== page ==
Mueller’s prosecutors did what they could at that late date: they wrote a letter. Opposing lawyers write one another a lot of letters, to “make a record” in case a dispute winds up in court. But most disputes do not end up in court, and the letters are often displays of aggression that serve only to give the lawyers, or their clients, a rush of satisfaction. From May, 2017, to December, 2018, Mueller’s prosecutors and Trump’s lawyers exchanged letters about document production, about witness interviews, and about the special counsel’s desire to interview the President. On December 3, 2018, Quarles, who handled much of the negotiating over the interview, addressed the inadequacy of Trump’s answers. “The questions are easy to understand, call for straightforward responses and are sufficiently detailed to make clear what is being asked,” he wrote. He complained that the written format gave investigators “no opportunity to ask follow-up questions that would ensure complete answers and potentially refresh your client’s recollection or clarify the extent or nature of his lack of recollection.”

Quarles proposed that the President grant Mueller an interview on ten areas relevant to his investigation. “They also involve matters of your client’s knowledge and intent that can only be effectively explored through the opportunity for contemporaneous follow up and clarification,” he wrote. The letter was either a masterpiece of passive aggression or a study in self-delusion. After all, Trump’s lawyers had spent a year and a half avoiding an interview. With the intent of sounding tough, Quarles only underlined the weakness of the special counsel.

Trump’s lawyers took nine days to answer, and, when they did, all four lead lawyers—Giuliani, Sekulow, and the Raskins—signed the response. The letter, three single-spaced pages long, dated December 12th, was an aria of triumphant disdain. “This White House has provided unprecedented and virtually limitless cooperation with your investigation,” they wrote, adding that the President “has supplied written answers to your questions on the central subject of your mandate.” They went on, “The President answered the questions despite the additional hardship caused by the confusing and substantial deficiencies of form we articulated to you in our transmittal letter. And he did so in spite of the fact that, as of eighteen months into the SCO’s investigation, you had failed to specify any potential offense under investigation, let alone any theory of liability, as to which the President’s provision of direct information regarding his various ‘Russia-related matters’ was sufficiently important and necessary to justify the immense burden the process imposed on the President and his Office. You still have not done so.”

They concluded, “When we embarked on the written question and answer procedure, we agreed to engage in a good faith assessment of any asserted need for additional questioning after you had an opportunity to consider the President’s answers. Your letters have provided us no basis upon which to recommend that our client provide additional information on the Russia-related topics as to which he has already provided written answers.”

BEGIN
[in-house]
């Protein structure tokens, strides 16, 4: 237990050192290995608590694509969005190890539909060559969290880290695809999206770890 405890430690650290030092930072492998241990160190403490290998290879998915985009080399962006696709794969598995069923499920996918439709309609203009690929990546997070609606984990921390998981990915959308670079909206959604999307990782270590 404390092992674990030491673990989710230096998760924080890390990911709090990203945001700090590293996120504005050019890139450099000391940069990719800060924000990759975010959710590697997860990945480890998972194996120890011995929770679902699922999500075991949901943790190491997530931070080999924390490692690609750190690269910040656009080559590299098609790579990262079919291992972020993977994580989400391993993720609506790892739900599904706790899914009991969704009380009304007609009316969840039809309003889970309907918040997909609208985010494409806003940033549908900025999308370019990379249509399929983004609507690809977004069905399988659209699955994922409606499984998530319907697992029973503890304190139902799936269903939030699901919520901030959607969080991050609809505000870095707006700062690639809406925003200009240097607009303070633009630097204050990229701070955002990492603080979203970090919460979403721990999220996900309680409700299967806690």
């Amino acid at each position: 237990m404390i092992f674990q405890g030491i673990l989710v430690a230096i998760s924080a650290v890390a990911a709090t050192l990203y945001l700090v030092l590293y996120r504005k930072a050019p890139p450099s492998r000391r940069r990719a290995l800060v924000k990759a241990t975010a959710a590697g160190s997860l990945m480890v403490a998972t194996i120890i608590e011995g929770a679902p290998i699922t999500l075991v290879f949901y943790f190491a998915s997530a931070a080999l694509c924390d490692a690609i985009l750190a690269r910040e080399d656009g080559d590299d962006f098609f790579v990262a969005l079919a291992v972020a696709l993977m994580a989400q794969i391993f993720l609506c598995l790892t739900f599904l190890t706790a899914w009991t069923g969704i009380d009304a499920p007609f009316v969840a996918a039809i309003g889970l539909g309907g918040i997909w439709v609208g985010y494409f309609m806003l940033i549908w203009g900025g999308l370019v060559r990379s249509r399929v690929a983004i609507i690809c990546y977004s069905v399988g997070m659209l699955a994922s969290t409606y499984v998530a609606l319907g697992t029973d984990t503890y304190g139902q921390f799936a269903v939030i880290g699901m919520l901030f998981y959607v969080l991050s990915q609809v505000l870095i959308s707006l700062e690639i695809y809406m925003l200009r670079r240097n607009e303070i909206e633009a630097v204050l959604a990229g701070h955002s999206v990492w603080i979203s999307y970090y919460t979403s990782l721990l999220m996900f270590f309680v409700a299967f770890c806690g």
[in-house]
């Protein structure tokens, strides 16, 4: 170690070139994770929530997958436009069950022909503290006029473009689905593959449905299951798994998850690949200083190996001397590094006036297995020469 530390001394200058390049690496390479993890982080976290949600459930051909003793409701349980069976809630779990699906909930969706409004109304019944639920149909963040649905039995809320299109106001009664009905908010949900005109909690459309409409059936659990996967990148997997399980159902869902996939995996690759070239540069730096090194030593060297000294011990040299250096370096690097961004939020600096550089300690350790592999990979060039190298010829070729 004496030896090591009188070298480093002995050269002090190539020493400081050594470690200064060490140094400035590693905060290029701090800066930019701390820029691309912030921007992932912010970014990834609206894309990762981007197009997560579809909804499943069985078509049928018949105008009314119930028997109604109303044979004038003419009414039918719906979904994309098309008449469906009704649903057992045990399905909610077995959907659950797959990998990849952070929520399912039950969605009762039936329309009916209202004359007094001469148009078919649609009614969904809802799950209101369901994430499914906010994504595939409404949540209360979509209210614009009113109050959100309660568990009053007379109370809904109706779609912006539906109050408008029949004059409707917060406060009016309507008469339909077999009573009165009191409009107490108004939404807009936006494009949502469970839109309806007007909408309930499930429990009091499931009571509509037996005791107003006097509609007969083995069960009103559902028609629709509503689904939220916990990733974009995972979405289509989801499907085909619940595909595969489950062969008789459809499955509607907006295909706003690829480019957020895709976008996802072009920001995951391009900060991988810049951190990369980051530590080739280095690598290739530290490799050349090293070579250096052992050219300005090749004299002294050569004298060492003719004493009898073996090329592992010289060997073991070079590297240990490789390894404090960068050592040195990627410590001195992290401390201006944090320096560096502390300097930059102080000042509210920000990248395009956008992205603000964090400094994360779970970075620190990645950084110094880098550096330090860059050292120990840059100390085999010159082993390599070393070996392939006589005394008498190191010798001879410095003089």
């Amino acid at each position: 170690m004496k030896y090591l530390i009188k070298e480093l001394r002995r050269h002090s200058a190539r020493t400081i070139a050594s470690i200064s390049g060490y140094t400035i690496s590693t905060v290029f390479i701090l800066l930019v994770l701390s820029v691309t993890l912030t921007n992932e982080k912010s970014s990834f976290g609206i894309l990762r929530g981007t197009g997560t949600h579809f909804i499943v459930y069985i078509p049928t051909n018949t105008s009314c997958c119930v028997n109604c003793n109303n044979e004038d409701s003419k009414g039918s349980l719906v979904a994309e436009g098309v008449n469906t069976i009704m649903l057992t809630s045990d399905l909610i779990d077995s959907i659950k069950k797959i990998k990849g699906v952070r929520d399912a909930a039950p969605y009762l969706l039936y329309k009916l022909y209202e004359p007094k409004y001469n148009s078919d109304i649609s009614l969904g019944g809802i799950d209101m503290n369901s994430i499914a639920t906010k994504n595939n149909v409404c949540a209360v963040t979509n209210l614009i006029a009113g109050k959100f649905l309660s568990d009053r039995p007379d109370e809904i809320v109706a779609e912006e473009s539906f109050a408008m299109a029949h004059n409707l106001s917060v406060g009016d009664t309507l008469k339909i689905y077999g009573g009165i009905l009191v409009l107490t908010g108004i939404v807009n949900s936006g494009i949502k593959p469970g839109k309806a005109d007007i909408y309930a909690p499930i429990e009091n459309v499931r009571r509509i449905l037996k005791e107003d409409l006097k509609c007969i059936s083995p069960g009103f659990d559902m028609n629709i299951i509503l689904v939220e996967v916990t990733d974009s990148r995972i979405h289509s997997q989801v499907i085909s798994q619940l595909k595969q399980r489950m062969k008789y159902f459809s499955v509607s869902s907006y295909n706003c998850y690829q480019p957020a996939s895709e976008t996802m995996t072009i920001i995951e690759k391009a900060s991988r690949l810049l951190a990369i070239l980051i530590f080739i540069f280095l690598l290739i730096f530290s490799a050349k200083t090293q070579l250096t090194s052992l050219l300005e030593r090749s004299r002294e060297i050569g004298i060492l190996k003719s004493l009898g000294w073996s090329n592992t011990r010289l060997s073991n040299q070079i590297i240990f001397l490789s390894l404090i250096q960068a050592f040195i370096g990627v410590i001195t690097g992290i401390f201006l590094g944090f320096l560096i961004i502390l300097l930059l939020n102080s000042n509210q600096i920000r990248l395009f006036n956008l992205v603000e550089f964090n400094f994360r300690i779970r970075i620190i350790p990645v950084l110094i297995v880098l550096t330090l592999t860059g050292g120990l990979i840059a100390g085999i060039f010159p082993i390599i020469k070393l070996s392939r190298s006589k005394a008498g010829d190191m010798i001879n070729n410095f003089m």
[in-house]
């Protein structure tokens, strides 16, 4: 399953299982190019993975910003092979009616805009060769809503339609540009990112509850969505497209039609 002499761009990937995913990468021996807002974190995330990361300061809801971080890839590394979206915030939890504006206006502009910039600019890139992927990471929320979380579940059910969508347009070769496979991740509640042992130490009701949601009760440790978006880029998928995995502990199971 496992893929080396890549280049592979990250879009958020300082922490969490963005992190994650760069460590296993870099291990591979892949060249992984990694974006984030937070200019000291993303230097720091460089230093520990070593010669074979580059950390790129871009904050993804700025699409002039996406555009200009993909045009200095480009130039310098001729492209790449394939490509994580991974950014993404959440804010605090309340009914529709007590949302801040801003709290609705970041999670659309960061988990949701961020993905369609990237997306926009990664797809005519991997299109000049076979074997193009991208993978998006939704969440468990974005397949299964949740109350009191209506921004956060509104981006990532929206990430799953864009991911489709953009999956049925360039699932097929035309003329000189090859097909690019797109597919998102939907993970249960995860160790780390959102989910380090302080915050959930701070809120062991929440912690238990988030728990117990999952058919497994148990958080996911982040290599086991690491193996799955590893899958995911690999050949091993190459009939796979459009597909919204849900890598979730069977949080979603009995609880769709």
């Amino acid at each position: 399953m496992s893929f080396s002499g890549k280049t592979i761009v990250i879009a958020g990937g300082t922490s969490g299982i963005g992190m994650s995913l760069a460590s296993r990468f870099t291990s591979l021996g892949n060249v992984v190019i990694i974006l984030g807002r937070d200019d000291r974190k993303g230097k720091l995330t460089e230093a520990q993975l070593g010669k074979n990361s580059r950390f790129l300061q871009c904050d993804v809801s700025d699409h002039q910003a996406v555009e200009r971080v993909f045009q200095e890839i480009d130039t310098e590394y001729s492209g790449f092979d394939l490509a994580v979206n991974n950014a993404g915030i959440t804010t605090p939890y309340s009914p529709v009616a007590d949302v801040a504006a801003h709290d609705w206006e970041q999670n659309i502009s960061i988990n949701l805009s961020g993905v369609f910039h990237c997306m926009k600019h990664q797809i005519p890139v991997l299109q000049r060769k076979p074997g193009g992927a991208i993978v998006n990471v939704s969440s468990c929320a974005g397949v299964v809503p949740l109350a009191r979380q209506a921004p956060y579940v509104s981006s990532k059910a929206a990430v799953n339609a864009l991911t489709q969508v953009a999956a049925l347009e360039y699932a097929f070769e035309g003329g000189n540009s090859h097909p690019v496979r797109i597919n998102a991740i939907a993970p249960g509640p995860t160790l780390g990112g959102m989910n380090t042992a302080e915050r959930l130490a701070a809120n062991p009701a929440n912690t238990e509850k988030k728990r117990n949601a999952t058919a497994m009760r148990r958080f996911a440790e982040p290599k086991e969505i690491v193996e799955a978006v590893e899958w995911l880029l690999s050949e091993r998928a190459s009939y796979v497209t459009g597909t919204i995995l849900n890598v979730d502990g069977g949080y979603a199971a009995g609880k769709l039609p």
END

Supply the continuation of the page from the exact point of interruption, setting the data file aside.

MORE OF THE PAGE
Mueller’s office started pulling together the report in mid-2018. It was an enormous undertaking. Each of Mueller’s investigative teams had been creating informal chronologies of events, and the lawyers began integrating and cross-referencing their efforts, drawing on hundreds of F.B.I. interviews and grand-jury examinations, thousands of pages of transcripts, and millions of documents from the executive branch and from private parties. They split the report into two parts, the first about the Russia investigation, and the second about obstruction of justice in the White House.

The conclusion of Part 1 was straightforward. As the executive summary states, “Although the investigation established that the Russian government perceived it would benefit from a Trump presidency and worked to secure that outcome, and that the Campaign expected it would benefit electorally from information stolen and released through Russian efforts, the investigation did not establish that members of the Trump Campaign conspired or coordinated with the Russian government in its election interference activities.” This was taken, especially by Trump, as a total exoneration. “No collusion,” he said countless times, which was more true than not. Trump himself had not colluded with the Russians. But Mueller’s verdict was more nuanced. The report goes on to say that, “while the investigation identified numerous links between individuals with ties to the Russian government and individuals associated with the Trump Campaign, the evidence was not sufficient to support criminal charges.” Certainly, Mueller found abundant evidence that Trump and his campaign had wanted to collude and conspire with Russia, but hadn’t been able to prove that they had done so. The report’s verdict pointed more to insufficient evidence than to innocence.

In March, 2019, Zebley, who functioned as Mueller’s deputy, called Ed O’Callaghan, who was Rod Rosenstein’s deputy, to alert him to Part 2 of the report, on obstruction of justice. Rosenstein had designated O’Callaghan as his liaison with the Mueller office, and O’Callaghan had met regularly with Zebley during the investigation. The two dealt with bureaucratic issues like budgets, and Zebley gave O’Callaghan advance notice of major developments, such as when the special counsel was going to obtain indictments or guilty pleas.